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1 | Number and Operations in Base Ten | Number and Operations in Algebraic Thinking | Number and Operations in Fractions | Measurement and Data | Geometry | ||||||||||||||||||||||

2 | 4th | 4.NBT.6 Find whole-number quotients and remainders with up to four-digit dividends and one-digit divisors, using strategies based on place value, the properties of operations, and/or the relationship between multiplication and division. Illustrate and explain the calculation by using equations, rectangular arrays, and/or area models. | 4.OA.3 Solve multistep word problems posed with whole numbers and having whole-number answers using the four operations, including problems in which remainders must be interpreted. Represent these problems using equations with a letter standing for the unknown quantity. Assess the reasonableness of answers using mental computation and estimation strategies including rounding. | 4.NF.4 Apply and extend previous understandings of multiplication to multiply a fraction by a whole number. | |||||||||||||||||||||||

3 | 4.NF.5 Express a fraction with denominator 10 as an equivalent fraction with denominator 100, and use this technique to add two fractions with respective denominators 10 and 100. | ||||||||||||||||||||||||||

4 | 4.NF.6 Use decimal notation for fractions with denominators 10 or 100. For example, rewrite 0.62 as 62/100; describe a length as 0.62 meters; locate 0.62 on a number line diagram. | ||||||||||||||||||||||||||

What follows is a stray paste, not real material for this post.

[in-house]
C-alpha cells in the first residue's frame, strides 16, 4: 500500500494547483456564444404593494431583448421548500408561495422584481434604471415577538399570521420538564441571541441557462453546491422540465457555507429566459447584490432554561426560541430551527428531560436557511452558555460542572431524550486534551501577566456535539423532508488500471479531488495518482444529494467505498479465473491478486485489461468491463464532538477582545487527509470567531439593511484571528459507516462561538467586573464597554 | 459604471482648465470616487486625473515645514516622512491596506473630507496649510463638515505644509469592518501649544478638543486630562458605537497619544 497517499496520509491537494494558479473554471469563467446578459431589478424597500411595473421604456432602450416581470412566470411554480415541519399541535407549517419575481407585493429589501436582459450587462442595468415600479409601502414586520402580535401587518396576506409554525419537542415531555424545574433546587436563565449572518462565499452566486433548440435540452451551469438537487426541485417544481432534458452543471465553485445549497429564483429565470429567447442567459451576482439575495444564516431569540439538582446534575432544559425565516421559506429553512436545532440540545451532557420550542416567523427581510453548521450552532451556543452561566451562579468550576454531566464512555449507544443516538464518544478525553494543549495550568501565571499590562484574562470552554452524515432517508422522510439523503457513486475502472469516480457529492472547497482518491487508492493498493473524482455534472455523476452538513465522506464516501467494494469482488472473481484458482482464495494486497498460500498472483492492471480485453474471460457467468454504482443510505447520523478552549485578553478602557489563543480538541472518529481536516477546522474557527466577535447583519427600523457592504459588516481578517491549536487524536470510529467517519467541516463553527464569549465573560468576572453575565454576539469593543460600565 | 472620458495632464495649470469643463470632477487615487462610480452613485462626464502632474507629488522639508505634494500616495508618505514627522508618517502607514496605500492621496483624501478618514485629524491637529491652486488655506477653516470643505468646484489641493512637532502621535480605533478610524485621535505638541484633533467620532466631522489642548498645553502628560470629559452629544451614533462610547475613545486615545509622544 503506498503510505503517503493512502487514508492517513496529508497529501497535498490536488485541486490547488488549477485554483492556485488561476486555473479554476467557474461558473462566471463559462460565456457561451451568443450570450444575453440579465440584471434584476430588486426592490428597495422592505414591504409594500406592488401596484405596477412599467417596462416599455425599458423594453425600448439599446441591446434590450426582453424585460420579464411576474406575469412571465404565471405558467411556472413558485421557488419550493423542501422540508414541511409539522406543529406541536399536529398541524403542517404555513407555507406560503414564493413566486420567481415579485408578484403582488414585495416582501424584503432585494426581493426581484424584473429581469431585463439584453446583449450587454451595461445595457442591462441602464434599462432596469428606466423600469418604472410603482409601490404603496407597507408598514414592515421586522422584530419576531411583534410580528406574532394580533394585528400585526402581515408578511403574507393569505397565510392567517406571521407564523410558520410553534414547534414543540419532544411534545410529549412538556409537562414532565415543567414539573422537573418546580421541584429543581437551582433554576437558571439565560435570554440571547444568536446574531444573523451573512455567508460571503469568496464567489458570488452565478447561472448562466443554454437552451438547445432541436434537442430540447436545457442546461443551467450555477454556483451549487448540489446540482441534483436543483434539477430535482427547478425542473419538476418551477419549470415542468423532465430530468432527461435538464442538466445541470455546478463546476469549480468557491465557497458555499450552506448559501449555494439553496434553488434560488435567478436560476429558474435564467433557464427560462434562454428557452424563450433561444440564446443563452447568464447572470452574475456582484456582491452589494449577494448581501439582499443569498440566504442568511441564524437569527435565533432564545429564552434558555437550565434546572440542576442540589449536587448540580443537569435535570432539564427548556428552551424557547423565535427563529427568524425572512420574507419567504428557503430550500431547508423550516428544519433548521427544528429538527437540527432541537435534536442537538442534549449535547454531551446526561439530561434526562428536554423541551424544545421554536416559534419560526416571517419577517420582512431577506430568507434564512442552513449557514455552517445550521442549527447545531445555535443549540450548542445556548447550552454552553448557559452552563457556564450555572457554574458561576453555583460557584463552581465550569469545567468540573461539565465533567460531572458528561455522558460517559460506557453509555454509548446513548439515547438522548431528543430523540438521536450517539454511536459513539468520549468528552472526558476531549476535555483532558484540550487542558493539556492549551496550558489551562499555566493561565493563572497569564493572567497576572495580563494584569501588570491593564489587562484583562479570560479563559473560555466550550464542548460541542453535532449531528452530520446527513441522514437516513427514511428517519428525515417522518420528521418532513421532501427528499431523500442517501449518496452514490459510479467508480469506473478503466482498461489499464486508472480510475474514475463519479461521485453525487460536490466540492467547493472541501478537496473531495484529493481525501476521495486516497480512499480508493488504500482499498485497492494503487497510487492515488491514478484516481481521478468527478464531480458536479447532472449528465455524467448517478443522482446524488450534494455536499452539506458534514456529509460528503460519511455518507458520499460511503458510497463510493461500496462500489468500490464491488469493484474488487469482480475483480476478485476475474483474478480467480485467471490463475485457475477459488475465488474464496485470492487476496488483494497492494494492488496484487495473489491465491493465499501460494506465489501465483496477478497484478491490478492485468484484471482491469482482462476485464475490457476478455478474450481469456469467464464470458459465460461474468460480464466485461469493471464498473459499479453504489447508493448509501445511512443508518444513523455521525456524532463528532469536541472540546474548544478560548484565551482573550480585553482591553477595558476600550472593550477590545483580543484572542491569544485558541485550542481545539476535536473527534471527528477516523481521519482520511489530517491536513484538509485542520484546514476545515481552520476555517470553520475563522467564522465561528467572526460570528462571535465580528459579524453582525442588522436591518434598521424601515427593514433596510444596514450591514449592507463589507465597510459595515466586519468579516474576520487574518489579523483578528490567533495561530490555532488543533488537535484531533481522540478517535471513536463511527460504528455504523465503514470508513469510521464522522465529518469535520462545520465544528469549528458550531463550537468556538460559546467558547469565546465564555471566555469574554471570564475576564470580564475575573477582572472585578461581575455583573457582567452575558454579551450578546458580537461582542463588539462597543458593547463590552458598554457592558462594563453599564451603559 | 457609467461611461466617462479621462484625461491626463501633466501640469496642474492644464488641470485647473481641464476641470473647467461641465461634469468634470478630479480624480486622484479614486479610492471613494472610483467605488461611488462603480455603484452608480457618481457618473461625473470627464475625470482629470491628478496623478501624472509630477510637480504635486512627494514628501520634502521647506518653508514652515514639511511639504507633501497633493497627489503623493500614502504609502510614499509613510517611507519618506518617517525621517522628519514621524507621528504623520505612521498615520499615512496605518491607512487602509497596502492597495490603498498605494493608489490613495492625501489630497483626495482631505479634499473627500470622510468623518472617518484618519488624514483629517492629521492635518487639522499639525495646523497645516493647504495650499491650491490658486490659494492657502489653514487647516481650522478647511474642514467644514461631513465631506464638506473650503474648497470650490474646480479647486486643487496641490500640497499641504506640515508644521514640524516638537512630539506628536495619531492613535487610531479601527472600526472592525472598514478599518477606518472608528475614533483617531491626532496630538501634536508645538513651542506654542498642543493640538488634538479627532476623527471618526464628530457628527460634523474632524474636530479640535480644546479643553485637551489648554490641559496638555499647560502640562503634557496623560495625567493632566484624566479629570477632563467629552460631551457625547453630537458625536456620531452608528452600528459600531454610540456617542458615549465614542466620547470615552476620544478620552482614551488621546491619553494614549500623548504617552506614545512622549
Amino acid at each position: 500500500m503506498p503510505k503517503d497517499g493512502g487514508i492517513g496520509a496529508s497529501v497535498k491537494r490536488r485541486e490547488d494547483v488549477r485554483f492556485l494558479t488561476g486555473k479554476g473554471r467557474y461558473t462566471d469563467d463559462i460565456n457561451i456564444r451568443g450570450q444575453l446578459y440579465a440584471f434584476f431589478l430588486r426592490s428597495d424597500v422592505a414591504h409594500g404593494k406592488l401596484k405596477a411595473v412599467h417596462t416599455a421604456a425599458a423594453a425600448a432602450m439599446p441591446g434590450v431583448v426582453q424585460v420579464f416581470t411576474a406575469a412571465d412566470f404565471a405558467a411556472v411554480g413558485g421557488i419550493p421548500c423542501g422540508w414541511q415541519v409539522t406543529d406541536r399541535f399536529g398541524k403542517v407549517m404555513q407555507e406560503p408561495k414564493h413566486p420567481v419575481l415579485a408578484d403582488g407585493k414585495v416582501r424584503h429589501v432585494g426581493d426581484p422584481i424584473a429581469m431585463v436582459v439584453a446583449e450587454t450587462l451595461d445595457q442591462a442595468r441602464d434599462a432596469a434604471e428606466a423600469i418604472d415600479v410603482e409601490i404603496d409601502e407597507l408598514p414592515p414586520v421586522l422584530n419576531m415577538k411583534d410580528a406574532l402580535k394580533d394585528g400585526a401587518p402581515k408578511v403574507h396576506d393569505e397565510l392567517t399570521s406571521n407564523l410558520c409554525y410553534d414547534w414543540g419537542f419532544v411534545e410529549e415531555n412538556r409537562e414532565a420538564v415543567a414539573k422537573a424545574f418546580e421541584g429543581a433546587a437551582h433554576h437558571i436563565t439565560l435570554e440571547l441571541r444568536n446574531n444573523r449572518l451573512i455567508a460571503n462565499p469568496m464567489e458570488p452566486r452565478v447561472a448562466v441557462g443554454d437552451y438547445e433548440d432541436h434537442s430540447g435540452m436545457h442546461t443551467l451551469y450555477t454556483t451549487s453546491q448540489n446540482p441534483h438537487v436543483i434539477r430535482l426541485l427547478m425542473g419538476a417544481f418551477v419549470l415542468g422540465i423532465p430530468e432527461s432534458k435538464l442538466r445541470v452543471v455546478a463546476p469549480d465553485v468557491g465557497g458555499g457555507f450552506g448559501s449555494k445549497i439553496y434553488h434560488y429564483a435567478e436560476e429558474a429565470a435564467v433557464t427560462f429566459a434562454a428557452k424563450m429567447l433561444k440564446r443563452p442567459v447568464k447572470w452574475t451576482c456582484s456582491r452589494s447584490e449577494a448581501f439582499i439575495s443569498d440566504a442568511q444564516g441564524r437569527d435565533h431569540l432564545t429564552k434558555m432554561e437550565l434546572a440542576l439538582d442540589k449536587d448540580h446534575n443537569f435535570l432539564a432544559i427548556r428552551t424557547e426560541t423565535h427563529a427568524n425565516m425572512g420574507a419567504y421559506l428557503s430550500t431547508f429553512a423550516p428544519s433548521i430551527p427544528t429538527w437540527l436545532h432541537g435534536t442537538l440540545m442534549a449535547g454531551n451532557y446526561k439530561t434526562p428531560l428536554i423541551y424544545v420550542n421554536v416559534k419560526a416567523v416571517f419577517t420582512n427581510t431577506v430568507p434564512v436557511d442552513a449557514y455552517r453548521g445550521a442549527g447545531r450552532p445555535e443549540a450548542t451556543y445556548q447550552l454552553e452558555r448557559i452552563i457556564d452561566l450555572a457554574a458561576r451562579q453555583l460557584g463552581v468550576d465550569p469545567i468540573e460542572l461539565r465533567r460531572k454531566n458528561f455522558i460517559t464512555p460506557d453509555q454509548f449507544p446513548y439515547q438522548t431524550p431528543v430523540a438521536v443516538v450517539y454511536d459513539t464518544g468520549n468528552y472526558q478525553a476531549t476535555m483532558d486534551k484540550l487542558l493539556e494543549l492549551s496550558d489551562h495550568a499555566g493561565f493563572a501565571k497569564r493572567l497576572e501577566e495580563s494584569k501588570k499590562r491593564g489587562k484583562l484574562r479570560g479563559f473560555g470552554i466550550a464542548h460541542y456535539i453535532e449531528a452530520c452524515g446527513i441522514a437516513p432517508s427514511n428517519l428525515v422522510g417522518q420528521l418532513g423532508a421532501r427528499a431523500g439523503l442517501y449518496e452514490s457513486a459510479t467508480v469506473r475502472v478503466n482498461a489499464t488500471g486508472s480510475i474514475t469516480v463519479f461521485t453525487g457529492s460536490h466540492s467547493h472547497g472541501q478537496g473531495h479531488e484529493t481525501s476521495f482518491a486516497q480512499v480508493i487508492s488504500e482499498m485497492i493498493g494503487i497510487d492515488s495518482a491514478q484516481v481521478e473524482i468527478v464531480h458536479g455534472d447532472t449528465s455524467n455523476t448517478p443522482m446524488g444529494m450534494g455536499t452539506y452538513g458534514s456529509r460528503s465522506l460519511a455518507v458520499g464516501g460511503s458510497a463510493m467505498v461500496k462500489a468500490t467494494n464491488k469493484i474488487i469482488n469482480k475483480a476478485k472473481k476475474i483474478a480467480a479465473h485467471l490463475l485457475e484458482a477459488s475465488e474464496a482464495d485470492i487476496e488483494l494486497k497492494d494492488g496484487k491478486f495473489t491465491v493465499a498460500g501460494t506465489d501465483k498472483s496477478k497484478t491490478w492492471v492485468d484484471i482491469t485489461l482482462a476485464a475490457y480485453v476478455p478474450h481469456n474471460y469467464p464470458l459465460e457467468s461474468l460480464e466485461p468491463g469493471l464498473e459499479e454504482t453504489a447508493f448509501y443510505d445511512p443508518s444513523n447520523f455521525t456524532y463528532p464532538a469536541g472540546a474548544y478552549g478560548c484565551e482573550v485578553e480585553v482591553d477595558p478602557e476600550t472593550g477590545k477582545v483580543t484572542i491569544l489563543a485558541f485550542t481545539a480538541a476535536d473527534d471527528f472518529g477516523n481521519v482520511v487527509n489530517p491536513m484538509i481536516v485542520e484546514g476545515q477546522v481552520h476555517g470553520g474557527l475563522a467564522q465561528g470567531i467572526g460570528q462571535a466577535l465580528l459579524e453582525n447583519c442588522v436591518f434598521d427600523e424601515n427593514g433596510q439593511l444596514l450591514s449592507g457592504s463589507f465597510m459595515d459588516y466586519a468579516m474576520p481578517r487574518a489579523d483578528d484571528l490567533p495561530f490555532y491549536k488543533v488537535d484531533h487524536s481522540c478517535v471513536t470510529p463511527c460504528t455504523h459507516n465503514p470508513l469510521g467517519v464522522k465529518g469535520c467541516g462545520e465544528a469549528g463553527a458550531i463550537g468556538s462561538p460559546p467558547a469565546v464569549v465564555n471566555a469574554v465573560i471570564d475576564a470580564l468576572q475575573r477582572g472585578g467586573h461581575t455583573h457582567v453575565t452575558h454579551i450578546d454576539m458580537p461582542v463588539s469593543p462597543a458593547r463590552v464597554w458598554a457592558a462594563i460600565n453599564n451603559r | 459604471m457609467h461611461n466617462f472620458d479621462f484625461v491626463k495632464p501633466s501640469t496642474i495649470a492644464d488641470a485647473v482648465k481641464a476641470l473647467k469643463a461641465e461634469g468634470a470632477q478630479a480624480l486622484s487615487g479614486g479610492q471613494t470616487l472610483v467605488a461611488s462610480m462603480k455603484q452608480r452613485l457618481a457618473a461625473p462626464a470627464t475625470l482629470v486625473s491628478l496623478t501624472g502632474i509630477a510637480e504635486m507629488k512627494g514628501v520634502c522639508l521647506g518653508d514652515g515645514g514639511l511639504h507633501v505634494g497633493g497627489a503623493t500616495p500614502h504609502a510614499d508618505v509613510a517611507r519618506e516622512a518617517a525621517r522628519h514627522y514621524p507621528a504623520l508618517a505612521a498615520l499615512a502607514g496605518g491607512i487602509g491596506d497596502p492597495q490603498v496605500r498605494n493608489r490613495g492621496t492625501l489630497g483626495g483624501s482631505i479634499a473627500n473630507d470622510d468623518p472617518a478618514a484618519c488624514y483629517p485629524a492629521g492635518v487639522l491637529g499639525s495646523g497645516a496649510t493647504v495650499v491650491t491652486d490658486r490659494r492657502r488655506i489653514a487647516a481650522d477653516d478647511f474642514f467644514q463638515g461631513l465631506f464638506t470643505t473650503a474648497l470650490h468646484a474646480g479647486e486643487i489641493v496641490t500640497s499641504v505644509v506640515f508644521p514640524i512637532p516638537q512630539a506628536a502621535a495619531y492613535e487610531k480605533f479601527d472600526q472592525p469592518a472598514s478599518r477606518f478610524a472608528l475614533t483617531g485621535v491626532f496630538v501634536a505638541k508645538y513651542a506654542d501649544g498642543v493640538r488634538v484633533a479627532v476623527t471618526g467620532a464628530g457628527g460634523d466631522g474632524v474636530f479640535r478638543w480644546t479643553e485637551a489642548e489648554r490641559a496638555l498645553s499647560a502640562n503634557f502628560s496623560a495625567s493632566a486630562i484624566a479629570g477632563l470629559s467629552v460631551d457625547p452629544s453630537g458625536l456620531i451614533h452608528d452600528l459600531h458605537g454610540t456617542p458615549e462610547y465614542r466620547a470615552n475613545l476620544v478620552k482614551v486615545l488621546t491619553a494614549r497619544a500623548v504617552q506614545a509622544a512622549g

5 | 5th | 5.NF.B.3 Interpret a fraction as division of the numerator by the denominator (a/b = a Ã· b). Solve word problems involving division of whole numbers leading to answers in the form of fractions or mixed numbers, e.g., by using visual fraction models or equations to represent the problem. If 9 people want to share a 50-pound sack of rice equally by weight, how many pounds of rice should each person get? Between what two whole numbers does your answer lie? 5.NF.B.7.B Interpret division of a whole number by a unit fraction, and compute such quotients. For example, create a story context for 4 Ã· (1/5), and use a visual fraction model to show the quotient. Use the relationship between multiplication and division to explain that 4 Ã· (1/5) = 20 because 20 Ã— (1/5) = 4. 5.NF.B.7.C Solve real world problems involving division of unit fractions by non-zero whole numbers and division of whole numbers by unit fractions, e.g., by using visual fraction models and equations to represent the problem. For example, how much chocolate will each person get if 3 people share 1/2 lb of chocolate equally? How many 1/3-cup servings are in 2 cups of raisins? | |||||||||||||||||||||||||